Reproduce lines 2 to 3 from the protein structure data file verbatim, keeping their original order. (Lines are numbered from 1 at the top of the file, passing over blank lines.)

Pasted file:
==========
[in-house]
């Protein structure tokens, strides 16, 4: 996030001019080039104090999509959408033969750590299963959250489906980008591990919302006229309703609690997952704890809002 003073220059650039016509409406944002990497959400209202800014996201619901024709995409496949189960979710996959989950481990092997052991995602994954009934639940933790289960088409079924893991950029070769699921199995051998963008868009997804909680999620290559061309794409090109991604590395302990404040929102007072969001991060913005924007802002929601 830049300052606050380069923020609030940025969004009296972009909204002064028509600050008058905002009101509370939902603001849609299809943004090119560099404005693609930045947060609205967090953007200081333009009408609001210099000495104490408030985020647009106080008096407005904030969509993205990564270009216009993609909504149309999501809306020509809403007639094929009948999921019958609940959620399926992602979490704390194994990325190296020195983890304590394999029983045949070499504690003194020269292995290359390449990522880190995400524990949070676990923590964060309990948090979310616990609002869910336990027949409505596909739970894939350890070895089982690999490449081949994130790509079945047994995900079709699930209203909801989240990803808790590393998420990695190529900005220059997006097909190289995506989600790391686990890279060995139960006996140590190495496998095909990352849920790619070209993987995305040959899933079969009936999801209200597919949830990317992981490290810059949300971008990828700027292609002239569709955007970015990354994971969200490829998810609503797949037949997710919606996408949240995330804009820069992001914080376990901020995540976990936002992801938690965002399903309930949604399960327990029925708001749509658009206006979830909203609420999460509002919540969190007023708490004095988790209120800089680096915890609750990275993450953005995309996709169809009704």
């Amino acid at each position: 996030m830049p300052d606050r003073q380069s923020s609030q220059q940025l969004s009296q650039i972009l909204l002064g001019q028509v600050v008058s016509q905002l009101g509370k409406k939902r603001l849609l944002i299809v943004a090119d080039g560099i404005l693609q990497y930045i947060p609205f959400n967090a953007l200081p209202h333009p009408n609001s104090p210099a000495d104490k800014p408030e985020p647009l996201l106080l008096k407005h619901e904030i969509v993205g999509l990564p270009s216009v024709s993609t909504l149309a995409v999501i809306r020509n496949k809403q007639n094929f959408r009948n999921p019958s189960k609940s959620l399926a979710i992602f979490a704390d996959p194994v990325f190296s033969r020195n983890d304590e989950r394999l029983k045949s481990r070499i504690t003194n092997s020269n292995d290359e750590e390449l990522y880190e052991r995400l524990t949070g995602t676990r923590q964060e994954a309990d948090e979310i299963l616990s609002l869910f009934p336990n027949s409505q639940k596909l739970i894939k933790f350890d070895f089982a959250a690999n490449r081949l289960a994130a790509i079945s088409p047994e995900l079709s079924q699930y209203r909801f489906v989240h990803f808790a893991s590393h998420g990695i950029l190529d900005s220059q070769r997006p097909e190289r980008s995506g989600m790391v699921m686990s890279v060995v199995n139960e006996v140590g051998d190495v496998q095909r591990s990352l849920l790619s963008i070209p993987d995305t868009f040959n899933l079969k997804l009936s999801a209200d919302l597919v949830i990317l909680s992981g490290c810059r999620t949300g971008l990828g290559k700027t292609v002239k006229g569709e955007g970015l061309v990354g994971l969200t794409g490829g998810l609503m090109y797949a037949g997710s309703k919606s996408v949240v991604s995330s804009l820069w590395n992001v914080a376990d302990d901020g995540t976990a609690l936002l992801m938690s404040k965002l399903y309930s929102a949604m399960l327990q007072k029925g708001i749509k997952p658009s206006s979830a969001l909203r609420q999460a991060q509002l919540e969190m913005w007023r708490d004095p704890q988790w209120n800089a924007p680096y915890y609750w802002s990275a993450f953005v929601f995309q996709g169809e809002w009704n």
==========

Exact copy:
């Protein structure tokens, strides 16, 4: 996030001019080039104090999509959408033969750590299963959250489906980008591990919302006229309703609690997952704890809002 003073220059650039016509409406944002990497959400209202800014996201619901024709995409496949189960979710996959989950481990092997052991995602994954009934639940933790289960088409079924893991950029070769699921199995051998963008868009997804909680999620290559061309794409090109991604590395302990404040929102007072969001991060913005924007802002929601 830049300052606050380069923020609030940025969004009296972009909204002064028509600050008058905002009101509370939902603001849609299809943004090119560099404005693609930045947060609205967090953007200081333009009408609001210099000495104490408030985020647009106080008096407005904030969509993205990564270009216009993609909504149309999501809306020509809403007639094929009948999921019958609940959620399926992602979490704390194994990325190296020195983890304590394999029983045949070499504690003194020269292995290359390449990522880190995400524990949070676990923590964060309990948090979310616990609002869910336990027949409505596909739970894939350890070895089982690999490449081949994130790509079945047994995900079709699930209203909801989240990803808790590393998420990695190529900005220059997006097909190289995506989600790391686990890279060995139960006996140590190495496998095909990352849920790619070209993987995305040959899933079969009936999801209200597919949830990317992981490290810059949300971008990828700027292609002239569709955007970015990354994971969200490829998810609503797949037949997710919606996408949240995330804009820069992001914080376990901020995540976990936002992801938690965002399903309930949604399960327990029925708001749509658009206006979830909203609420999460509002919540969190007023708490004095988790209120800089680096915890609750990275993450953005995309996709169809009704």
């Amino acid at each position: 996030m830049p300052d606050r003073q380069s923020s609030q220059q940025l969004s009296q650039i972009l909204l002064g001019q028509v600050v008058s016509q905002l009101g509370k409406k939902r603001l849609l944002i299809v943004a090119d080039g560099i404005l693609q990497y930045i947060p609205f959400n967090a953007l200081p209202h333009p009408n609001s104090p210099a000495d104490k800014p408030e985020p647009l996201l106080l008096k407005h619901e904030i969509v993205g999509l990564p270009s216009v024709s993609t909504l149309a995409v999501i809306r020509n496949k809403q007639n094929f959408r009948n999921p019958s189960k609940s959620l399926a979710i992602f979490a704390d996959p194994v990325f190296s033969r020195n983890d304590e989950r394999l029983k045949s481990r070499i504690t003194n092997s020269n292995d290359e750590e390449l990522y880190e052991r995400l524990t949070g995602t676990r923590q964060e994954a309990d948090e979310i299963l616990s609002l869910f009934p336990n027949s409505q639940k596909l739970i894939k933790f350890d070895f089982a959250a690999n490449r081949l289960a994130a790509i079945s088409p047994e995900l079709s079924q699930y209203r909801f489906v989240h990803f808790a893991s590393h998420g990695i950029l190529d900005s220059q070769r997006p097909e190289r980008s995506g989600m790391v699921m686990s890279v060995v199995n139960e006996v140590g051998d190495v496998q095909r591990s990352l849920l790619s963008i070209p993987d995305t868009f040959n899933l079969k997804l009936s999801a209200d919302l597919v949830i990317l909680s992981g490290c810059r999620t949300g971008l990828g290559k700027t292609v002239k006229g569709e955007g970015l061309v990354g994971l969200t794409g490829g998810l609503m090109y797949a037949g997710s309703k919606s996408v949240v991604s995330s804009l820069w590395n992001v914080a376990d302990d901020g995540t976990a609690l936002l992801m938690s404040k965002l399903y309930s929102a949604m399960l327990q007072k029925g708001i749509k997952p658009s206006s979830a969001l909203r609420q999460a991060q509002l919540e969190m913005w007023r708490d004095p704890q988790w209120n800089a924007p680096y915890y609750w802002s990275a993450f953005v929601f995309q996709g169809e809002w009704n």